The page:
Perhaps it is fate, but Spain was united with the marriage of Ferdinand and Isabella and in 1492, they not merely funded Christopher Columbus, they also began the expulsion of the Jews and Muslims. Christopher Columbus’s diary begins: “In the same month in which their Majesties [Ferdinand and Isabella] issued the edict that all Jews should be driven out of the kingdom and its territories, in the same month they gave me the order to undertake with sufficient men my expedition of discovery to the Indies.”
The beginning of the rise of Spain in 1492 curiously marks 516 years (51.6 * 10) to the start of its economic demise – 2008. The expulsion that Columbus refers to was so cataclysmic an event that ever since, the date 1492 has been almost as important in Jewish history as in American history. On July 30 of that year, the entire Jewish community, some 200,000 people, were expelled from Spain.
What goes around comes around. Now Spain and Portugal want to make amends for their past sins – but they are also in deed of productive people to restore their economy. They will now give citizenship – full passports – to the descendants of families expelled from their countries. The government regards the expulsions as “a tragedy”, or – in the words of Spain’s justice minister – a “historical error”. It was, of course, an ethnic cleansing, a massive crime against humanity. Still, Muslims need not apply. Jewish descendants of those expelled from the Iberian peninsula in the 15th and 16th centuries can claim a passport which will allow them to travel freely in 28 EU countries.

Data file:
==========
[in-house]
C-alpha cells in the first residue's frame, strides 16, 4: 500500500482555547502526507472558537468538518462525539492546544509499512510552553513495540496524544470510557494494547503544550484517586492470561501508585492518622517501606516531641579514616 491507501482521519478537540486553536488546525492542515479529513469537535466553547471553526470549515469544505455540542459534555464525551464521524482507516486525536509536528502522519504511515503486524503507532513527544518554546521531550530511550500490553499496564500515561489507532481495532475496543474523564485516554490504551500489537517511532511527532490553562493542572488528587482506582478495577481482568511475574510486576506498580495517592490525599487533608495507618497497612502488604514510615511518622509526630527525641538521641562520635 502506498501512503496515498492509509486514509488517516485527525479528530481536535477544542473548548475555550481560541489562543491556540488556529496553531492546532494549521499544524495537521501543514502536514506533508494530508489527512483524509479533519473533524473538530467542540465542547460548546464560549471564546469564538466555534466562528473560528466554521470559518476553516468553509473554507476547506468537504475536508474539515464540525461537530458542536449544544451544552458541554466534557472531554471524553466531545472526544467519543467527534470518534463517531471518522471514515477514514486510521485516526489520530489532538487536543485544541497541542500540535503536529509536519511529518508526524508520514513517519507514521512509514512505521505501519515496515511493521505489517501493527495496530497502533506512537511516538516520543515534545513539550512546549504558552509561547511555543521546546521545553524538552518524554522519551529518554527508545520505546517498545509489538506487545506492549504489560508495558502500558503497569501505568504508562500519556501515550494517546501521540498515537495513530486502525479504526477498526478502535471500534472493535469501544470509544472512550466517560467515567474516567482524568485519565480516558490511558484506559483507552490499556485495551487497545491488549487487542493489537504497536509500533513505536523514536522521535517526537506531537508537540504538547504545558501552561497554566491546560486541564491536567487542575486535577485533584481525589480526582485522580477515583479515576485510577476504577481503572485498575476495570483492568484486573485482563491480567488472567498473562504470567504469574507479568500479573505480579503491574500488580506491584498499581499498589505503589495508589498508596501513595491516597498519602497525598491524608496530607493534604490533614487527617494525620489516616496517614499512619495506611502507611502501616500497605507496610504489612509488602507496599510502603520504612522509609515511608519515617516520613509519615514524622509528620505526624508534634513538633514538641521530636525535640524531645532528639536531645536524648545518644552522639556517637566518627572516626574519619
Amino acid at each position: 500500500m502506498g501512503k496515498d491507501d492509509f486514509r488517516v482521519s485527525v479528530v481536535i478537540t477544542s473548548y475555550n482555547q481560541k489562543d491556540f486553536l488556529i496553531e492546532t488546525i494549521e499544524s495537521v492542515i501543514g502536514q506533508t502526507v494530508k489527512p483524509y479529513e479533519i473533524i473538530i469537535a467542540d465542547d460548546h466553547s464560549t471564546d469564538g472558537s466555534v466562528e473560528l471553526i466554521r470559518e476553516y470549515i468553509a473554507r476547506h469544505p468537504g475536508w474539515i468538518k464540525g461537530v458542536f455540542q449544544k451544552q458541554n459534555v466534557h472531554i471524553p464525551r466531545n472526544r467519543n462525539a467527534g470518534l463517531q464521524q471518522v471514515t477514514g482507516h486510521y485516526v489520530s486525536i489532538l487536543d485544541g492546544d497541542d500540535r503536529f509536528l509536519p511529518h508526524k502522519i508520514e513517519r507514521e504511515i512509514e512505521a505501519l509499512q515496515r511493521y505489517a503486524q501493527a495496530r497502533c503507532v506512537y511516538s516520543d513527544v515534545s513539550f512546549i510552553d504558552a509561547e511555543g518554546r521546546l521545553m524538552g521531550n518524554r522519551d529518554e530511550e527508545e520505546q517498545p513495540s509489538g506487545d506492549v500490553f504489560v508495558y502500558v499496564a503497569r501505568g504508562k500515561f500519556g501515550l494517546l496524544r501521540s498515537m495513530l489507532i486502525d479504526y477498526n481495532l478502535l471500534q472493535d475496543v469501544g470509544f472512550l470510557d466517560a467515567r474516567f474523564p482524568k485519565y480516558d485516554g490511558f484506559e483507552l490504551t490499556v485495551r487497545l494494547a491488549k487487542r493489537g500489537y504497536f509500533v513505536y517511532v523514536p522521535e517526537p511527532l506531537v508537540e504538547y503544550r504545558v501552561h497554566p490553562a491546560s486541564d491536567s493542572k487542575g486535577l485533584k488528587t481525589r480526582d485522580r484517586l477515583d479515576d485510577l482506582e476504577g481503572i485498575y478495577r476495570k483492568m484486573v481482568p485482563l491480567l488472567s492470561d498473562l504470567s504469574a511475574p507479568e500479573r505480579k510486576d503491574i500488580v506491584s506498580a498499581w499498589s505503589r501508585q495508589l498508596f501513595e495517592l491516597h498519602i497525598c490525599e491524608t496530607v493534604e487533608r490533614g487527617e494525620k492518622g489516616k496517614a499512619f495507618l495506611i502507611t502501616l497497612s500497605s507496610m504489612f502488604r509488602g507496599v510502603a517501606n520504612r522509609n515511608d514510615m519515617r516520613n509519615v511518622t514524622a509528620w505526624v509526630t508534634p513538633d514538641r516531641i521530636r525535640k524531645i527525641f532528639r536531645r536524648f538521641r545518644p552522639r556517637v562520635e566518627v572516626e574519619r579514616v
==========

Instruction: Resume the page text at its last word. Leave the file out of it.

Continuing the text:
Portugal announced it will exit the bailout feeling it now can sell its own bonds once again. This, of course, will be a brief shining moment for the entire sovereign debt crisis will come to an end for these people borrow, but never reduce their debts.